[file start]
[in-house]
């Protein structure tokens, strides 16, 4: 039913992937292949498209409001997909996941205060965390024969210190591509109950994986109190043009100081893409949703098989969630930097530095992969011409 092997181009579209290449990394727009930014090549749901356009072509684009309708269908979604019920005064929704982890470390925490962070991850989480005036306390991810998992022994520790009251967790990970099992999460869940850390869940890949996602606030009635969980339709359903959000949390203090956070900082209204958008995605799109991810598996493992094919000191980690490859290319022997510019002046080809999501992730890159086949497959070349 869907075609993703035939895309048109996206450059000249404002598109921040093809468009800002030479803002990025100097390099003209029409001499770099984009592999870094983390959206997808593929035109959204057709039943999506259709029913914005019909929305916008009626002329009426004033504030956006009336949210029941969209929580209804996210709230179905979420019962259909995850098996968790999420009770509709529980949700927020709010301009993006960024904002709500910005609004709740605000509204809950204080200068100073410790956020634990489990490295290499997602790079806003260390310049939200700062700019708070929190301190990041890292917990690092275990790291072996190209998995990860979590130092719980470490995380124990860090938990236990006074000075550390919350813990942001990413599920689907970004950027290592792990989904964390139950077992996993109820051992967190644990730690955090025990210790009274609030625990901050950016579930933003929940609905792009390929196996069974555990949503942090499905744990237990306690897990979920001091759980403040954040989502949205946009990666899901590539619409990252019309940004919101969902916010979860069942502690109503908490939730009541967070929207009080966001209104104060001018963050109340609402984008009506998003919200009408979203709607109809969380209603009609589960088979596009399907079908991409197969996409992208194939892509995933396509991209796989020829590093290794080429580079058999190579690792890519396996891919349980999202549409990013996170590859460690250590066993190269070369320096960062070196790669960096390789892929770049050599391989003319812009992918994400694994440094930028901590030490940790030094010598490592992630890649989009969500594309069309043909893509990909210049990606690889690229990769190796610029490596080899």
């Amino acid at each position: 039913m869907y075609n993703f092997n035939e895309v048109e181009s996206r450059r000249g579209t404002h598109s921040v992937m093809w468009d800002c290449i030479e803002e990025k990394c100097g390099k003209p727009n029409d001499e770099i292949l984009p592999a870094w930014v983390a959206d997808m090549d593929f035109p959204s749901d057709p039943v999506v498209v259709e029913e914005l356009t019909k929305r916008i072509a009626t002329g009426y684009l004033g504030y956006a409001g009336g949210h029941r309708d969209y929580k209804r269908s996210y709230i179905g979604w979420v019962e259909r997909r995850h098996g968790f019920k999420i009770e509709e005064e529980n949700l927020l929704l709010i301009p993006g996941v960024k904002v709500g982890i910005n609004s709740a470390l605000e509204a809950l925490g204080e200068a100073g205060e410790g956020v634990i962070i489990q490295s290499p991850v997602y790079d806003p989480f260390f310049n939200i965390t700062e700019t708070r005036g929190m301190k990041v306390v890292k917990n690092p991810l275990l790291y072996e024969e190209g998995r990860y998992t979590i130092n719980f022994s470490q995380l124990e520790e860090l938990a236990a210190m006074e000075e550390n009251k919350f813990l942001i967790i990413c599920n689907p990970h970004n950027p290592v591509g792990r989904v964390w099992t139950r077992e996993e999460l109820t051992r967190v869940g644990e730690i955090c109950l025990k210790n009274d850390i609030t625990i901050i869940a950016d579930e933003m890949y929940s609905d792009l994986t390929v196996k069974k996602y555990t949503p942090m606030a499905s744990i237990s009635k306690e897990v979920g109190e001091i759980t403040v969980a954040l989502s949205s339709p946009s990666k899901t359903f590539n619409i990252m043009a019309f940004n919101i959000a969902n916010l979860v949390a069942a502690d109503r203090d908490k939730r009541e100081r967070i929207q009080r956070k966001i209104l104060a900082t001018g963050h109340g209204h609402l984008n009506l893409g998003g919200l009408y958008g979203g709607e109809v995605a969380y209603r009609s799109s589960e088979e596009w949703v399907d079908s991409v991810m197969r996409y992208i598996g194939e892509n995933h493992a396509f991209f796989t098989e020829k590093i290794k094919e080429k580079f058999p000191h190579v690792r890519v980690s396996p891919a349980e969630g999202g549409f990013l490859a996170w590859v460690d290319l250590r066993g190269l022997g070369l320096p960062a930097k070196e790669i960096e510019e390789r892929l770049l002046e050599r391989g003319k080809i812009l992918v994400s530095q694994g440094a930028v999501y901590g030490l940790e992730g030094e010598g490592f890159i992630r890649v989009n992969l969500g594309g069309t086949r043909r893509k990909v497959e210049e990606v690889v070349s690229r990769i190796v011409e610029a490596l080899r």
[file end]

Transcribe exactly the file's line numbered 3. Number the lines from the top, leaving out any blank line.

């Amino acid at each position: 039913m869907y075609n993703f092997n035939e895309v048109e181009s996206r450059r000249g579209t404002h598109s921040v992937m093809w468009d800002c290449i030479e803002e990025k990394c100097g390099k003209p727009n029409d001499e770099i292949l984009p592999a870094w930014v983390a959206d997808m090549d593929f035109p959204s749901d057709p039943v999506v498209v259709e029913e914005l356009t019909k929305r916008i072509a009626t002329g009426y684009l004033g504030y956006a409001g009336g949210h029941r309708d969209y929580k209804r269908s996210y709230i179905g979604w979420v019962e259909r997909r995850h098996g968790f019920k999420i009770e509709e005064e529980n949700l927020l929704l709010i301009p993006g996941v960024k904002v709500g982890i910005n609004s709740a470390l605000e509204a809950l925490g204080e200068a100073g205060e410790g956020v634990i962070i489990q490295s290499p991850v997602y790079d806003p989480f260390f310049n939200i965390t700062e700019t708070r005036g929190m301190k990041v306390v890292k917990n690092p991810l275990l790291y072996e024969e190209g998995r990860y998992t979590i130092n719980f022994s470490q995380l124990e520790e860090l938990a236990a210190m006074e000075e550390n009251k919350f813990l942001i967790i990413c599920n689907p990970h970004n950027p290592v591509g792990r989904v964390w099992t139950r077992e996993e999460l109820t051992r967190v869940g644990e730690i955090c109950l025990k210790n009274d850390i609030t625990i901050i869940a950016d579930e933003m890949y929940s609905d792009l994986t390929v196996k069974k996602y555990t949503p942090m606030a499905s744990i237990s009635k306690e897990v979920g109190e001091i759980t403040v969980a954040l989502s949205s339709p946009s990666k899901t359903f590539n619409i990252m043009a019309f940004n919101i959000a969902n916010l979860v949390a069942a502690d109503r203090d908490k939730r009541e100081r967070i929207q009080r956070k966001i209104l104060a900082t001018g963050h109340g209204h609402l984008n009506l893409g998003g919200l009408y958008g979203g709607e109809v995605a969380y209603r009609s799109s589960e088979e596009w949703v399907d079908s991409v991810m197969r996409y992208i598996g194939e892509n995933h493992a396509f991209f796989t098989e020829k590093i290794k094919e080429k580079f058999p000191h190579v690792r890519v980690s396996p891919a349980e969630g999202g549409f990013l490859a996170w590859v460690d290319l250590r066993g190269l022997g070369l320096p960062a930097k070196e790669i960096e510019e390789r892929l770049l002046e050599r391989g003319k080809i812009l992918v994400s530095q694994g440094a930028v999501y901590g030490l940790e992730g030094e010598g490592f890159i992630r890649v989009n992969l969500g594309g069309t086949r043909r893509k990909v497959e210049e990606v690889v070349s690229r990769i190796v011409e610029a490596l080899r």